World Champion Polish Arabian stallion Bask++ graces the lobby of the International Museum of the Horse at the Kentucky Horse Park in Lexington. It was created by Edwin Bogucki in 1997, an artist and horse owner from Racine County, WI. Bask was the first Arabian to be named U.S. National Champion Stallion and Top Ten Three-Gaited (Park) Horse in 1964, and went on to sire more champion horses than any other Arabian. He died in 1979 and is buried at KHP’s Champions Cemetery. Another Bogucki bronze of the great racehorse Secretariat, finished in 2004, stands in Secretariat Plaza at KHP.
Cheval à la Herse (Horse With a Harrow) by Pierre-Louis Rouillard (1820-1881) is a cast iron statue that stands in front of the Musée d’Orsay, a museum in Paris, France. It is arguably Rouillard’s best-known work (he preferred cast iron to bronze), and very well-travelled: when commissioned it was originally located at the Trocadéro Palace between 1878 and 1935, then moved to the Porte de Saint-Cloud area from 1935 to 1985 before being relocated at the museum in the mid-1980s.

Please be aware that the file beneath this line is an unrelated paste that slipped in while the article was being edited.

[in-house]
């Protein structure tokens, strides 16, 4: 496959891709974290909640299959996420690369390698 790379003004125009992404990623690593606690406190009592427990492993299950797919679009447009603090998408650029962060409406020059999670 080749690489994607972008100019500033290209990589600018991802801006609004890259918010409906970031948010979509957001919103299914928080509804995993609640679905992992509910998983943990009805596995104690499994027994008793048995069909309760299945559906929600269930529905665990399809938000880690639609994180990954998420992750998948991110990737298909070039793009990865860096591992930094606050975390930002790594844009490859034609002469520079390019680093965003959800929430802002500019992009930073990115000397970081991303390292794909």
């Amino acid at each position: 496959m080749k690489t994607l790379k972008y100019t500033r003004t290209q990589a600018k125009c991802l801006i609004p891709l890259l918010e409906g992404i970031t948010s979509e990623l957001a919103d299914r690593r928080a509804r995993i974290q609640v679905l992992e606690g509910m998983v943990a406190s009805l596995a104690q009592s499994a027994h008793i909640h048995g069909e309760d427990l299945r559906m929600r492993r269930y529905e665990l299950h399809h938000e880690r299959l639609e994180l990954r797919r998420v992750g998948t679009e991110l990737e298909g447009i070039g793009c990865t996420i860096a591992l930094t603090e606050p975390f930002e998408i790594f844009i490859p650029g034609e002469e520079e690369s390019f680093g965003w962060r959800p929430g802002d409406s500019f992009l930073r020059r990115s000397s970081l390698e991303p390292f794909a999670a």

The Flying Horse Of Gansu is an iconic bronze statue from the Eastern Han dynasty (25-220 AD) that resides in the Gansu Provincial Museum in China. Also known as the Bronze Running Horse or the Galloping Horse Treading on a Flying Swallow, it was discovered in 1969 near the city of Wuwei, unearthed from a tomb belonging to General Zhang by locals digging air raid shelters. Since 2002, the Gansu Flying Horse has been on the country’s list of cultural relics that are forbidden to be taken out of mainland China. A replica of the Flying Horse of Gansu was donated to the city of Lexington, KY, where it sits in front of the Chase Bank Building,
Another famous Canadian Olympic show jumper, Big Ben (April 20, 1976 – December 11, 1999), was immortalized in bronze and is situated in Stewart Park in Perth, Ontario, ridden by his longtime partner Ian Millar. The touching memorial was sculpted at Stewart Patterns, New Hamburg, ON, by Stewart Smith, Ruth Abernethy and Jean Abernethy, and cast in Bronze by Artcast Inc. in Georgetown, ON.